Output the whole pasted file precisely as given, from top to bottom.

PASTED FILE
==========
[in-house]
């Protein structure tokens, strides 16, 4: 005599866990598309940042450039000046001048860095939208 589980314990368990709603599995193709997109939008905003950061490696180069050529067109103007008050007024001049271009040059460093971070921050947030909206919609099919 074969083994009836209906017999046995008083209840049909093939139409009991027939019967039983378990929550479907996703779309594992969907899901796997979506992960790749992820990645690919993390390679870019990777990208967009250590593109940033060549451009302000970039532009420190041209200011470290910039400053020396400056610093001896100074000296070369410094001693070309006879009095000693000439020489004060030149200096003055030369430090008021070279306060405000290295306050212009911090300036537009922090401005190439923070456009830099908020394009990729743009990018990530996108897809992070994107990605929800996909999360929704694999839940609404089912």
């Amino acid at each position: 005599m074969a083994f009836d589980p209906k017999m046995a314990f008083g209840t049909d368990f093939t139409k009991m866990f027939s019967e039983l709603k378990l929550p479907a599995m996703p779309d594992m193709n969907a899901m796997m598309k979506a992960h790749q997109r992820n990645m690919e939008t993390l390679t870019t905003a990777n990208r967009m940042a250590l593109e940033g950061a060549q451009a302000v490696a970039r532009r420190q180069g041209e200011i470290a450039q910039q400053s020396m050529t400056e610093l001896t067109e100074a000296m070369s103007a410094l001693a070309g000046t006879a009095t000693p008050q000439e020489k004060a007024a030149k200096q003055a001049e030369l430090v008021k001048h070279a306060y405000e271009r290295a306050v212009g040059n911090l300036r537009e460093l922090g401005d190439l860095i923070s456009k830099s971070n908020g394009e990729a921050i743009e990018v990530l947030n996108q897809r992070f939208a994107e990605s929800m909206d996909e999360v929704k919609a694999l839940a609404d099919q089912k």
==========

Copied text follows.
[in-house]
């Protein structure tokens, strides 16, 4: 005599866990598309940042450039000046001048860095939208 589980314990368990709603599995193709997109939008905003950061490696180069050529067109103007008050007024001049271009040059460093971070921050947030909206919609099919 074969083994009836209906017999046995008083209840049909093939139409009991027939019967039983378990929550479907996703779309594992969907899901796997979506992960790749992820990645690919993390390679870019990777990208967009250590593109940033060549451009302000970039532009420190041209200011470290910039400053020396400056610093001896100074000296070369410094001693070309006879009095000693000439020489004060030149200096003055030369430090008021070279306060405000290295306050212009911090300036537009922090401005190439923070456009830099908020394009990729743009990018990530996108897809992070994107990605929800996909999360929704694999839940609404089912």
């Amino acid at each position: 005599m074969a083994f009836d589980p209906k017999m046995a314990f008083g209840t049909d368990f093939t139409k009991m866990f027939s019967e039983l709603k378990l929550p479907a599995m996703p779309d594992m193709n969907a899901m796997m598309k979506a992960h790749q997109r992820n990645m690919e939008t993390l390679t870019t905003a990777n990208r967009m940042a250590l593109e940033g950061a060549q451009a302000v490696a970039r532009r420190q180069g041209e200011i470290a450039q910039q400053s020396m050529t400056e610093l001896t067109e100074a000296m070369s103007a410094l001693a070309g000046t006879a009095t000693p008050q000439e020489k004060a007024a030149k200096q003055a001049e030369l430090v008021k001048h070279a306060y405000e271009r290295a306050v212009g040059n911090l300036r537009e460093l922090g401005d190439l860095i923070s456009k830099s971070n908020g394009e990729a921050i743009e990018v990530l947030n996108q897809r992070f939208a994107e990605s929800m909206d996909e999360v929704k919609a694999l839940a609404d099919q089912k």